giovedì 16 luglio 2020


About an interview with Simenon made by Lacassin in 1969 

Su un intervista a Simenon fatta da Lacassin nel 1969
propos d'une interview de Simenon faite par Lacasssin en 1969 

“Of course, any writer puts something of himself in his characters, and a character like the Chief Inspector, which had accompanied Simenon during forty years, must have something in common with his creator. Maigret was a character all invented, but he allowed Simenon to expose his own convictions. Isn’t Maigret, among the millions of characters created by the novelist, the one with whom he had a preferential relationship?” 
These are some arguments given by people about the theme of similarities between Simenon and Maigret. It’s a theme that has often been talked about. Discussions crossed and multiplied. Today we should like to talk about an interesting interview with Simenon made by Francis Lacassin in July 1969. It’s more than an interview, it’s a kind of chat that spans 360 degrees in the Simenonian universe, and that of Maigret is an unavoidable stage that Lacassin fathoms well. In a chapter entitled An anarchist named Maigret, which is about the beginnings of the series of his investigations, Simenon told this: “at the beginning, Maigret was rather elementary, wasn’t he? He was a placid man. He trusted more on his instinct than on his intelligence and in all the fingerprints or in the other proceedings that he obligatorily followed, but without believing too much in them. In fact, little by little we began to resemble us a little, but I couldn’t tell whether I got closer to him or whether it was the character that got to resemble me more and more. What is certain is that I took some of his attitudes and he took some of mine.” 
Here Simenon talked about Maigret as if he were a real person, and not an invented character, and of course, whatever the character did or thought, it was obviously Simenon that made him do or think so. This is significant of the fact that the relationship between the character and the novelist was quite particular.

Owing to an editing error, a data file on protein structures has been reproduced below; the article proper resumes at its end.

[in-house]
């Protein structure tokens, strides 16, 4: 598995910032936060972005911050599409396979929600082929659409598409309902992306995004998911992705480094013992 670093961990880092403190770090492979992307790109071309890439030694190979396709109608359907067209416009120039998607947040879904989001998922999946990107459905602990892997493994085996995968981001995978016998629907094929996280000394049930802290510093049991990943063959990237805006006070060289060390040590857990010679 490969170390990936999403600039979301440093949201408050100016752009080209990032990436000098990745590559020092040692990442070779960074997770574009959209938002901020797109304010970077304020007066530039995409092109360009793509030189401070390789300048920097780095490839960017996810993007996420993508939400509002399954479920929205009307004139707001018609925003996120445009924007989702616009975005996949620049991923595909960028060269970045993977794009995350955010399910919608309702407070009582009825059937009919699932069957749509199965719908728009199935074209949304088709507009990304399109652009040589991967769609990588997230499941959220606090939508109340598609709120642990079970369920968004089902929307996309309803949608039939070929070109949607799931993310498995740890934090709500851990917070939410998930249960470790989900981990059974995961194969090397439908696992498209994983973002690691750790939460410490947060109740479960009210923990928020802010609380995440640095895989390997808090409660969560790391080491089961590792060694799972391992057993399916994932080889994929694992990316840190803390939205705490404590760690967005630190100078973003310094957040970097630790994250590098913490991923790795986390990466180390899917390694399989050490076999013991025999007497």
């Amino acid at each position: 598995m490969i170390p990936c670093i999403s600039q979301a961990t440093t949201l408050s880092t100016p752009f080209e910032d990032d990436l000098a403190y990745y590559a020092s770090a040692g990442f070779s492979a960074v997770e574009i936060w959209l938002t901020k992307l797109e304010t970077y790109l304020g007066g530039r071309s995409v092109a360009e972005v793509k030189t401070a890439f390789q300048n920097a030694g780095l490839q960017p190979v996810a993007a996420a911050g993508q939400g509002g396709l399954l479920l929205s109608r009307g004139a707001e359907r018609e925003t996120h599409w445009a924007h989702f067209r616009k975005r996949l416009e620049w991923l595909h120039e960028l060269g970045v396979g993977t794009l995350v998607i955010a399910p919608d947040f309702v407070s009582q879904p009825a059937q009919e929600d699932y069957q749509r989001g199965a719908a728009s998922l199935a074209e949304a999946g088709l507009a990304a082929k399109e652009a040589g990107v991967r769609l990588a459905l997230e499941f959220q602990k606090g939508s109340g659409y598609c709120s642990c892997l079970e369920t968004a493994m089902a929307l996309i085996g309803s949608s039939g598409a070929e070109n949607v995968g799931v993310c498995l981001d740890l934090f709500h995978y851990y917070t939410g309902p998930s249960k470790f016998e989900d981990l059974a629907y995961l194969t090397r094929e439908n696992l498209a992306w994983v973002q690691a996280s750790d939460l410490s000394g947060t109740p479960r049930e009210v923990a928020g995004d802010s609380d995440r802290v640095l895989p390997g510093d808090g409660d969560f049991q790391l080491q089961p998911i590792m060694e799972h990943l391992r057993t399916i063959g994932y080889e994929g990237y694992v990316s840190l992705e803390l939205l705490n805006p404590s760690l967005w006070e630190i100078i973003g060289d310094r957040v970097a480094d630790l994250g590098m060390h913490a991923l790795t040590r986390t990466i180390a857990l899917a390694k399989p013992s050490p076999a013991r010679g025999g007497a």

Then Simenon explained some specific details: “I was often asked why Maigret didn’t’ have any children, despite the fact that he would have wanted too. This was his great nostalgia. He has no children because when I began to write the novels - and I had written at least about thirty before having myself a son, my first wife didn’t want to have children. She had me swear, before marrying, that we wouldn’t have children […]. I suffered much about it, because I’m so fond of children… Just like Maigret… So I was not able to describe a Maigret who went back home and took care of one or two children. How would he speak to them, how would he react when they cried, how would he have done with bottle feeding if Mme Maigret should be ill? It was impossible for me to know it. Consequently, I had to create a couple that could not have children…” 
This shows that, to write about a topic, Simenon needed to have a minimum of personal experience about that topic. He wrote about what he lived, he described what he knew. He could very well have asked a friend who had children to tell him how the life was with them, the problems, the rhythms of day and so on… But he didn’t do so. If a topic wasn’t part of his experience, he didn’t deal with it. And this makes the difference with the period when he wrote popular novels, for which he invented all. For example, in his adventure novels, which took place in all the most exotic places in the world, he needed but an atlas, some pictures, and some information. But these novels were not signed Simenon, they were not made as he wanted himself, but as the publishers wanted him to do them. Then the time arrived when he moved on to “semi-literature” and he could choose the topics, the characters, the settings for the Maigret novels, and afterwards to “true literature” and the “romans durs”. 
We should like to finish this post by quoting another statement Simenon made, and the Lacassin’s comment about it. Simenon said:
“Maigret doesn’t resemble me. As I am getting older I start to look like him.” And Lacassin commented: “Beyond the pipe and the glasses of white wine drunk on the zinc counter in bars, Simenon and Maigret have other points in common, and in particular the same faith in human dignity.” 

by Simenon-Simenon 

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